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Painful Privacy Lessons
Since the theft of a disk containing names, social security numbers, and birth dates for more than 26 million veterans from the home of a Veterans Affairs data analyst was made public last week, the outcry over the agency's failure to guard the privacy of what are effectively its most valued customers has continued non-stop. VA Inspector General George Opfer confessed at a Senate hearing last week that supervisors of the VA data analyst were unaware the employee had the file containing the veterans' personal identifying information in his possession. Last week, I railed against the lack of plain old common sense with regard to data privacy and physical security. And though I find myself still confounded by this incident, I think there are some good lessons that can be learned by all of us - both from the perspective of protecting customer information and guarding our own data as consumers.In this morning's New York Times, an article on technology and data privacy quoted a frightening statistic that in Arizona, the state with the highest rate of identity theft, one in six adults had their confidential personal information stolen. The article said that Arizona's rate of identity theft is twice the national average but still, the fact that one in 12 people over the age of 18 have are facing the challenges posed by identity theft is still unacceptable.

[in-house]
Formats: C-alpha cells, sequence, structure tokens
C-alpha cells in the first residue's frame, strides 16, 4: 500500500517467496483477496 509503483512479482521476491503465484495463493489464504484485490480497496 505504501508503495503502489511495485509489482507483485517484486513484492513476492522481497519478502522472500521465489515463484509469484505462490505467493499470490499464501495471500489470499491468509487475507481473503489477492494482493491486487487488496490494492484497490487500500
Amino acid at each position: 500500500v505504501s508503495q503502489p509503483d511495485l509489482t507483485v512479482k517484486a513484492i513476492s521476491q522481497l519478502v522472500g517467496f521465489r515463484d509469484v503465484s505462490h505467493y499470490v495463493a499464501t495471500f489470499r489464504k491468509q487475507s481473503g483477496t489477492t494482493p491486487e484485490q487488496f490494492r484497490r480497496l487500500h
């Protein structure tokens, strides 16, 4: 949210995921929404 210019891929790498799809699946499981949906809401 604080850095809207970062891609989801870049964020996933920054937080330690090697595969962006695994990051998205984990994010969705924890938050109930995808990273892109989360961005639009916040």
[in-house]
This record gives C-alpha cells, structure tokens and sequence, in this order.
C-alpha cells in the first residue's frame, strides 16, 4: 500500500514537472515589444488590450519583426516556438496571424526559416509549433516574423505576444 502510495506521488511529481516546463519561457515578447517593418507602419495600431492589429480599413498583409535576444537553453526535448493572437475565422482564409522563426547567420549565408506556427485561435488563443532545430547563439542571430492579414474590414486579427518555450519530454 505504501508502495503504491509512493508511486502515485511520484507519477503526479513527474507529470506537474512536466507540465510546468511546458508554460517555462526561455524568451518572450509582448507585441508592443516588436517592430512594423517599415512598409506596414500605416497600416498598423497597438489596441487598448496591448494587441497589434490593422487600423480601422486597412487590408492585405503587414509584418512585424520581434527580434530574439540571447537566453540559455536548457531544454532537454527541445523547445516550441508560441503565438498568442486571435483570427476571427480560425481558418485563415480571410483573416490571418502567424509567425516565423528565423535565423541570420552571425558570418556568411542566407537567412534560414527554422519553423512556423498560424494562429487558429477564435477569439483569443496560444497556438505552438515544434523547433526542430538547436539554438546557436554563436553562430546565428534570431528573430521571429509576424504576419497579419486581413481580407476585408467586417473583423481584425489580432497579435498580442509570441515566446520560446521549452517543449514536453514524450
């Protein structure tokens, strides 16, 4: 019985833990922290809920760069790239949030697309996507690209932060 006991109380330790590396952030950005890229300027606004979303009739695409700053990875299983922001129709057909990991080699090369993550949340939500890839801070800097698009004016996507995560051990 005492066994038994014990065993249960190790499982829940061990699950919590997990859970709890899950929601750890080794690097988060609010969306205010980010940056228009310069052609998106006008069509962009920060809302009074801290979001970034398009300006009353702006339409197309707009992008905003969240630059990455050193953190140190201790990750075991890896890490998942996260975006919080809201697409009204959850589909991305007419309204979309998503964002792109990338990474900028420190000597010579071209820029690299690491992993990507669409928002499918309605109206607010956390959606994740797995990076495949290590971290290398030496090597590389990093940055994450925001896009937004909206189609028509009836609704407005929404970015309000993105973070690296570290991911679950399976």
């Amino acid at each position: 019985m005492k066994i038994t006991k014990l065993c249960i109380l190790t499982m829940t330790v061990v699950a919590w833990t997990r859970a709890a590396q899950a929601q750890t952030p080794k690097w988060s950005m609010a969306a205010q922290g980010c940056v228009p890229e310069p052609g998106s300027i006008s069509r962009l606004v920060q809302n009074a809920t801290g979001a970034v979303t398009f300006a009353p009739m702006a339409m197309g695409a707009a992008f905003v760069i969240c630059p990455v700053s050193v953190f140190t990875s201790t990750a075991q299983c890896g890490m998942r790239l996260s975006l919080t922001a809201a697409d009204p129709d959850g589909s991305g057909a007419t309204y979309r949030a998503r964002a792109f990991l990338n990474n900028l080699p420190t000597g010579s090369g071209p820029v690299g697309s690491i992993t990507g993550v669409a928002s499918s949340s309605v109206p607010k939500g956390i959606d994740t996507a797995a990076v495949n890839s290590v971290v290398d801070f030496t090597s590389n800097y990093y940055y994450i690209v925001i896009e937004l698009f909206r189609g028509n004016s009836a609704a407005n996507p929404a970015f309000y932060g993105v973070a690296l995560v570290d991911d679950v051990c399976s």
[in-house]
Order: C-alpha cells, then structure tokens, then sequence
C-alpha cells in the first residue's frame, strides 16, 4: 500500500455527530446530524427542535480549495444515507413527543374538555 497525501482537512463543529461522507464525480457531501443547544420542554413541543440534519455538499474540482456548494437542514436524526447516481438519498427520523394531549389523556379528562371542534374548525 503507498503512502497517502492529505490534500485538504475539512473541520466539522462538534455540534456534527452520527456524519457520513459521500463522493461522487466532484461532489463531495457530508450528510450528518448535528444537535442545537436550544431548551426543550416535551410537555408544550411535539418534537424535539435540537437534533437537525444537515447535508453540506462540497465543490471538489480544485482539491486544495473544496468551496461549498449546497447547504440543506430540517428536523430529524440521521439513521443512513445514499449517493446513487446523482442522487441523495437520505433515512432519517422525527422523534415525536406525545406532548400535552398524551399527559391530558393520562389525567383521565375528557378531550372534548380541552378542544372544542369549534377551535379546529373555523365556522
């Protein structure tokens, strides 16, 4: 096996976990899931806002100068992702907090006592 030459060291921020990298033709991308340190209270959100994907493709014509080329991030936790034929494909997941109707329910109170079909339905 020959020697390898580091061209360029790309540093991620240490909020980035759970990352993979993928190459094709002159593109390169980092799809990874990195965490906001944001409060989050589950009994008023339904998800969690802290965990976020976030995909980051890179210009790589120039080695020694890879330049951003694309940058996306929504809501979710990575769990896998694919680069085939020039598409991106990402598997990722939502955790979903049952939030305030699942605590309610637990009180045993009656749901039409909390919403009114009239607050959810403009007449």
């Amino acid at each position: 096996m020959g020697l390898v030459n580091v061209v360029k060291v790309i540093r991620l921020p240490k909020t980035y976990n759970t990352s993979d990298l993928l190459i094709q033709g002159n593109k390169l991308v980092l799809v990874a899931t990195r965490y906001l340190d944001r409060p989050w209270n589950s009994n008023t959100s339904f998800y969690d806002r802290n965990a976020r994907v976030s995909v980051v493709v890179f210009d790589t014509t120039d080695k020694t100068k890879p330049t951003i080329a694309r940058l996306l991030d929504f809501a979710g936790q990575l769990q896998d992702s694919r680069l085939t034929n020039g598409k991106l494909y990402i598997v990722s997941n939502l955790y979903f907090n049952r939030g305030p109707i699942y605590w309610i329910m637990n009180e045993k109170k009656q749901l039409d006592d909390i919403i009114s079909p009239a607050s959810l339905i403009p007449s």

Clearly as dramatic as the VA example is, it isn't the only case of a failure to construct and enforce effective data protection policies. There is certainly a wealth of tools available to secure private information but without the proper policies defined, communicated, and executed on, the best security technology in the world will be virtually useless in defending customer information. From the consumer perspective, this is yet another alarm to all of us on how important it is to guard our social security numbers, stay informed as to incidents that could involve a compromise of this kind of private information, and monitor our credit for any unauthorized activity.
Privacy protection needs to be an ongoing activity - not a one-off project. Organizations need to secure the most private data at all points of exposure. And from a consumer point of view, we need to remain alert not just when we are initially notified of a possible breach but in the months and years that follow one.
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